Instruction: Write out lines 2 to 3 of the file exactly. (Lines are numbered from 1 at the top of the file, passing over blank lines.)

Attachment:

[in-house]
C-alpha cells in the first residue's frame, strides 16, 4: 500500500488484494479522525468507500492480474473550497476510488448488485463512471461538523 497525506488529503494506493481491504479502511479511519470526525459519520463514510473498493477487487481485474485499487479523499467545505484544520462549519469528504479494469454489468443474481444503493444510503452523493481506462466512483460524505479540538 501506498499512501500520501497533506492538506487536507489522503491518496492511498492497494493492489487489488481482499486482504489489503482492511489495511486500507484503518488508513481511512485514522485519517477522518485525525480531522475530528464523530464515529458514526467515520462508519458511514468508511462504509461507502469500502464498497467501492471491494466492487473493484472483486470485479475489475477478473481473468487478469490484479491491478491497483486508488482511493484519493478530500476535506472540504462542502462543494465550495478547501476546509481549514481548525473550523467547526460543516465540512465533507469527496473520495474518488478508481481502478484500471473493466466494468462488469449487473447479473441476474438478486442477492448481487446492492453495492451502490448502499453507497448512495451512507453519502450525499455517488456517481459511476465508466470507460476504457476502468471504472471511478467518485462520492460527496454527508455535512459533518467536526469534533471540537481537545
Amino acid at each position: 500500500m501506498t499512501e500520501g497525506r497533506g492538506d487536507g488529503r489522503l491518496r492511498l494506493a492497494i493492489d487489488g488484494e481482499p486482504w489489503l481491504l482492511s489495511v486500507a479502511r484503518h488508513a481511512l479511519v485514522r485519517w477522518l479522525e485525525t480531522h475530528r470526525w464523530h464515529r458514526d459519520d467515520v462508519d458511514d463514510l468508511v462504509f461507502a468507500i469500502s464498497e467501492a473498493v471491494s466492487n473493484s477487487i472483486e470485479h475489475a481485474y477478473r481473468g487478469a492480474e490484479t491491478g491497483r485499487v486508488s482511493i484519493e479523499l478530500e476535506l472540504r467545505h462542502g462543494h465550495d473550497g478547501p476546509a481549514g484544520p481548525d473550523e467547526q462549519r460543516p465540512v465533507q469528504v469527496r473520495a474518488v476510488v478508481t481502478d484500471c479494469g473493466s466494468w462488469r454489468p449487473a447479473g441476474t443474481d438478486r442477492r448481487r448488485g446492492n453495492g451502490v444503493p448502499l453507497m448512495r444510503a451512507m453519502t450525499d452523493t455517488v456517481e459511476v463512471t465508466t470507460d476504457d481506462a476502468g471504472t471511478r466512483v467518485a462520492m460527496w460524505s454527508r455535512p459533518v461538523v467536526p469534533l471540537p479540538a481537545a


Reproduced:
C-alpha cells in the first residue's frame, strides 16, 4: 500500500488484494479522525468507500492480474473550497476510488448488485463512471461538523 497525506488529503494506493481491504479502511479511519470526525459519520463514510473498493477487487481485474485499487479523499467545505484544520462549519469528504479494469454489468443474481444503493444510503452523493481506462466512483460524505479540538 501506498499512501500520501497533506492538506487536507489522503491518496492511498492497494493492489487489488481482499486482504489489503482492511489495511486500507484503518488508513481511512485514522485519517477522518485525525480531522475530528464523530464515529458514526467515520462508519458511514468508511462504509461507502469500502464498497467501492471491494466492487473493484472483486470485479475489475477478473481473468487478469490484479491491478491497483486508488482511493484519493478530500476535506472540504462542502462543494465550495478547501476546509481549514481548525473550523467547526460543516465540512465533507469527496473520495474518488478508481481502478484500471473493466466494468462488469449487473447479473441476474438478486442477492448481487446492492453495492451502490448502499453507497448512495451512507453519502450525499455517488456517481459511476465508466470507460476504457476502468471504472471511478467518485462520492460527496454527508455535512459533518467536526469534533471540537481537545
Amino acid at each position: 500500500m501506498t499512501e500520501g497525506r497533506g492538506d487536507g488529503r489522503l491518496r492511498l494506493a492497494i493492489d487489488g488484494e481482499p486482504w489489503l481491504l482492511s489495511v486500507a479502511r484503518h488508513a481511512l479511519v485514522r485519517w477522518l479522525e485525525t480531522h475530528r470526525w464523530h464515529r458514526d459519520d467515520v462508519d458511514d463514510l468508511v462504509f461507502a468507500i469500502s464498497e467501492a473498493v471491494s466492487n473493484s477487487i472483486e470485479h475489475a481485474y477478473r481473468g487478469a492480474e490484479t491491478g491497483r485499487v486508488s482511493i484519493e479523499l478530500e476535506l472540504r467545505h462542502g462543494h465550495d473550497g478547501p476546509a481549514g484544520p481548525d473550523e467547526q462549519r460543516p465540512v465533507q469528504v469527496r473520495a474518488v476510488v478508481t481502478d484500471c479494469g473493466s466494468w462488469r454489468p449487473a447479473g441476474t443474481d438478486r442477492r448481487r448488485g446492492n453495492g451502490v444503493p448502499l453507497m448512495r444510503a451512507m453519502t450525499d452523493t455517488v456517481e459511476v463512471t465508466t470507460d476504457d481506462a476502468g471504472t471511478r466512483v467518485a462520492m460527496w460524505s454527508r455535512p459533518v461538523v467536526p469534533l471540537p479540538a481537545a